If you wish, for example, to record tracks from CD's to play on a tape in your car/walkman, you need a cassette tape deck of a quality equal to your other components. These are becoming hard to find as minidiscs and MPEG files are increasingly in vogue, and new cars come with CD players fitted. Minidisc recorders are improving. CD recorders are on the market, but good quality ones have yet to descend to reasonable prices. You may decide to wait awhile and purchase a CD or Minidisc recorder later instead. Remember copyright issues: such recordings should be for personal use only.
The Tuner collects the signal from a radio station (via an aerial) and turns it into an electrical signal. FM broadcasts are generally of good quality, and many stations now offer digital broadcasts. You may like to postpone a purchase for a year or two until tuners for DAB (Digital Audio Broadcast) are widely available. TV Satellites and Cable services broadcast many FM radio stations. More are available via the internet, and you can use your decoder and/or PC as a source instead of, or as well as, a separate Tuner. In America, Tuners are often combined with an Integrated Amplifier, and the two together called a RECEIVER.
This is the bit with all the knobs on the front, for volume, source, maybe tone3 etc. and all the wires in the back. In American equipment it is sometimes called the 'Control Centre', a sensible name. In addition to connections for your CD Player, Tuner, Tape Deck etc., you will also have inputs available for use with your TV, VCR, PC etc., so that you can listen to these through your sound system, should you so desire. Often, especially at the 'budget' end of the market, the Pre-Amp is combined with the Power Amp(s) (see below) in an INTEGRATED AMPLIFIER. There may also be a socket for HEADPHONES to be plugged into.
This is the engine. The Power Amp turns the tiny signal from the source equipment into a much more powerful signal to power the loudspeakers. In more sophisticated systems you can have a Power Amplifier for each channel, left and right, or even for each separate speaker within the loudspeakers. The Power Amp is controlled by the Pre-Amplifier.
Some amplifiers incorporate the 'old-fashioned' valves that pre-dated transistors. This is thought by many to produce a 'warmer' sound. Whether your ears detect that is a matter for you, but you may find that valve amplifiers offer exquisite detail at low volume, ideal for small scale music, solo singers and instruments, acoustic music etc.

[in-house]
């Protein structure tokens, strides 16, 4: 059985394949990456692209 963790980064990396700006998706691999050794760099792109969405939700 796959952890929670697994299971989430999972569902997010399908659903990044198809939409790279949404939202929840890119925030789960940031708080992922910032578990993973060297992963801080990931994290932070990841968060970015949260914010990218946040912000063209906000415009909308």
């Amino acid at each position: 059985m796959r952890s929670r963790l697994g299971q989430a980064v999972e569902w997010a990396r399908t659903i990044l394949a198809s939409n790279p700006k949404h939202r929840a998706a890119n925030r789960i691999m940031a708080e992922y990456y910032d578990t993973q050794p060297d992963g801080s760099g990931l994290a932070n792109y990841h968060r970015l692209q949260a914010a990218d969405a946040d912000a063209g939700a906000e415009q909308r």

If you prefer Rock or Orchestral/Choral music, as a very general rule, the more power the better, and this means transistors.
It is the speakers that, provided all else is good, will provide the 'tone' of your system. They are also the largest piece of 'furniture', so you will probably be paying some attention to the appearance.
The most basic Loudspeakers contain a TWEETER, a small speaker for the highest sounds, a MID-RANGE speaker which covers most of the range of sounds that the human ear can hear, and a bass speaker, called a WOOFER, which covers the lowest ranges. Some Loudspeakers combine tweeter and midrange in a single 'Concentric' design, others have a multiplicity of speakers. Because high frequency sound travels a little faster and is more directional and focussed than bass frequencies, the tweeter is sometimes mounted a few centimeters back from the plane of the bass speakers. Most speakers require space around them, to 'move the air', so if your only option in a small room is to place them on bookshelves, be sure to get specially designed bookshelf speakers, they have the bass port or vent at the front.
Some, more expensive, Loudspeakers are built with HORN cabinets4 which help to focus the sound from the speaker.
Some Loudspeaker systems have a separate SUB-WOOFER which deals with low bass sounds. Using this with a budget stereo system, you can have much smaller SATELLITE speakers for the mid-range/high frequencies and put the non-directional sub-woofer under a table out of the way. Because the higher range speakers do not need so much air around them, they can be accommodated on shelves, wall brackets etc.
Most speakers are passive, they take their power from the amplifier. Some, however, are ACTIVE, they incorporate an amplifier within the cabinet. This eliminates the need for a power amplifier in the system, but each will need its own power point, and the interconnect cables from the Pre-Amplifier may be more expensive.